Celia Hart's blog about what's going on in and around her studio.
Art, printmaking, inspirations, gardening, vegetables, hens, landscapes, wild flowers, East Anglia, adventure, travel.

Thursday, 19 April 2012

Lessons from the little water buffalo

Yesterday afternoon I took break from carving a woodcut and glanced across to my computer screen, I spotted a Tweet from @CambridgeNewsUK "Works of art stolen after break-in at Fitzwilliam Museum in #Cambridge - more details soon" – I felt a lump in my throat . . . if it's 'my' little buffalo, I'll cry!

The news was out that last Friday, 13th April, at round 7.30pm thieves had broken into the Fitzwilliam Museum and had taken 18 carved jade objects from the oriental gallery (on the ground floor just behind the atrium café) one of them was this green jade buffalo . . . 'my' buffalo.

I remember the day I first met the little buffalo, it was a school visit to the museum with Mrs Slade, the pottery teacher. She pointed out the carved green jade water buffalo . . . she got us to look at his round tummy and serene face, the folds of soft flesh under his chin and the little whorl of hair on his forehead. I fell totally in love with him.

For nearly 40 years the little water buffalo has been part of my visits to the Fitzwilliam Museum and my visits home; he was there when I was on my way to my holiday job in the museum one summer (shuffling card indexes in the coins department); I took Cliff to meet him; I've stood in front of him when I was sad; I've shared a moment with him when I felt happy; and he was there when I went to see the Vermeers a few weeks ago.

But today . . . who knows where the little buffalo is? I hope he's not damaged. I hope he's safe. I hope I'll be able to see him again . . . but there's more I can learn from my buffalo . . .

When I looked at the Fitzwilliam Museum website yesterday, I read the 'History Note':

Taken from Qianlong’s Summer Palace by a Scotch subaltern,
when it was sacked in 1861.
At his death he left it to his sister, who died in 1907.
Oscar Raphael bought it at the sale of her effects.
Bequeathed: (Raphael, Oscar C.; 1946)

I thought about the 'life' of the little water buffalo; he began as a small boulder of green jade about the size of a man's foot, in a Chinese river . . .

photo borrowed from Friends of Jade

Then 500 years ago a craftsman sat the boulder on his work table, looked at it and saw a little water buffalo, sitting down and turning his head to sniff the air. I wonder how many hours work it took for him to 'release' the little buffalo's form form the rough stone?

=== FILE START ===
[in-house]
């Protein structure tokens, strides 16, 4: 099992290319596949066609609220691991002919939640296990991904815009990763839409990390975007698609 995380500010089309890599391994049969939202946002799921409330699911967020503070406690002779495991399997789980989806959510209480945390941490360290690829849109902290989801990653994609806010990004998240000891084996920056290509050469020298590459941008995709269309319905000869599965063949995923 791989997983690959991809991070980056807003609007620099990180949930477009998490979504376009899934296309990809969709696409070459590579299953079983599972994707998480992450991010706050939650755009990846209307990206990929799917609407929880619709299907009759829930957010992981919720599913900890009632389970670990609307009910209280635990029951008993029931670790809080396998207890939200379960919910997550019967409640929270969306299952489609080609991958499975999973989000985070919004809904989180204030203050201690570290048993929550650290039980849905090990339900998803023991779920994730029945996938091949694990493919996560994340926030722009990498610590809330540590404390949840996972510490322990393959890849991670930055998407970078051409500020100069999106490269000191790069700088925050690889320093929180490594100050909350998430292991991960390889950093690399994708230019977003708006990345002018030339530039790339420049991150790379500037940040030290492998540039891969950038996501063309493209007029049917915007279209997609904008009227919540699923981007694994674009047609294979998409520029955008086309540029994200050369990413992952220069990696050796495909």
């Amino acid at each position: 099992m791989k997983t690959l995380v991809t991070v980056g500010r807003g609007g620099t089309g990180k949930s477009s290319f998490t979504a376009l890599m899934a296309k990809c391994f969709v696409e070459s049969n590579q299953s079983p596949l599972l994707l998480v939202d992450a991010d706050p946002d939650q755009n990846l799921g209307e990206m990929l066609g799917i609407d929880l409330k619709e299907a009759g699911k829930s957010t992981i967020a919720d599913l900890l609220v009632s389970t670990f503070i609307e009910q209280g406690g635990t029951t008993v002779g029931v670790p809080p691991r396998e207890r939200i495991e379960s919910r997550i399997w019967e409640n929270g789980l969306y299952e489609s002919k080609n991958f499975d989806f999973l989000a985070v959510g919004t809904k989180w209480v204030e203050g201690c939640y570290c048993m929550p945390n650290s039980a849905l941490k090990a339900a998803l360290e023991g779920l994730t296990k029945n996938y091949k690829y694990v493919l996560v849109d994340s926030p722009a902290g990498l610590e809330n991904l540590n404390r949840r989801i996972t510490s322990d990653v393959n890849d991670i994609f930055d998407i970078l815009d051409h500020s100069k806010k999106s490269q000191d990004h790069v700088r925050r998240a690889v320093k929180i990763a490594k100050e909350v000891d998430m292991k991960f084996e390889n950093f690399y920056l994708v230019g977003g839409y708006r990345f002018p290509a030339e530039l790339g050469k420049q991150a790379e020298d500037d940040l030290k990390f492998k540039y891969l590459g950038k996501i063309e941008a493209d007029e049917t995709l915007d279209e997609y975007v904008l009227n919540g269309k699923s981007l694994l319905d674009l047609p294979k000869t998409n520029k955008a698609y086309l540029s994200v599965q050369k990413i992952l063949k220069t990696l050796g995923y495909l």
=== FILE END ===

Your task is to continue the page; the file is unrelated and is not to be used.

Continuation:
In China, jade was precious, more special than gold or silver . . . where did the little buffalo spend the next 300 years? In a temple, a garden or palace? Who did he calm and inspire?

What is known is that in the early 1800s the little buffalo was one of the treasures in the Gardens of Perfect Brightness, Yuan Ming Yuan . . .


This beautiful complex of gardens and palaces was the Emperor's retreat from the summer heat of Beijing.

The next chapter in the little buffalo's life is dramatic and distressing . . . it was during the Second Opium War, it was 1860 and the French and British armies had marched on Beijing. Two British envoys, a journalist from the Times and their escort of troops went ahead to meet with Chinese officials for peace talks . . . it went horribly wrong and the British group were imprisoned and brutally tortured.

The British High Commissioner to China was Lord Elgin (the son of Elgin of 'The Elgin Marbles' fame) here he is arriving in Beijing . . .

Outraged by the atrocity he ordered the destruction of Yuan Ming Yuan . . .

3,500 British soldiers attacked the palace and set it on fire, one of the soldiers was 27 year Charles Gordon (later to find fame as General Gordon in the Sudan), he wrote in his diary:

We went out, and, after pillaging it, burned the whole place, destroying in a vandal-like manner most valuable property which [could] not be replaced for four millions. We got upward of £48 apiece prize money...I have done well. The [local] people are very civil, but I think the grandees hate us, as they must after what we did the Palace. You can scarcely imagine the beauty and magnificence of the places we burnt. It made one’s heart sore to burn them; in fact, these places were so large, and we were so pressed for time, that we could not plunder them carefully. Quantities of gold ornaments were burnt, considered as brass. It was wretchedly demoralising work for an army.

There was much disapproval, Victor Hugo the French author, wrote:

Two robbers breaking into a museum, devastating, looting and burning, leaving laughing hand-in-hand with their bags full of treasures; one of the robbers is called France and the other Britain.


One of the objects stolen was a little green jade buffalo.

The last 40 years has been a short chapter in the life story of the little water buffalo. Who knows what the next twist in the tale will be? Where will the the next scenes take place? Will he return to China or to Cambridge? And what lessons will he teach to those who look?



  1. What a lovely insight to the little buffalo. Lets hope he finds his way back to his home soon.

    (You dont think it has been targeted by a group that wants to repatriate the jade as there are those for Elgin marbles?)

  2. I think that maybe the jade has been stolen to order from collectors of Chinese treasures... there is a strong feeling that iconic pieces should be returned to China... so maybe?


  3. What a shame to lose sight of your buffalo after all these years, thanks for finding out his amazing story for us...I wonder where he will turn up next?

  4. Stolen to order? Quite possibly. It happens in many places.
    But he's such a sweet little buffalo, I hope he'll be safe, wherever he is.

  5. It's so sad isn't it. I've always loved him too and can't really imagine going there without him being there :-( It's an amazing story and I hope wherever he is he's safe.

  6. Poor buffalo. Thanks for sharing his fascinating history. I hope he comes back - I wish I'd met him

  7. This is quite a sad tale really - the buffalo is almost a symbol for the whole story...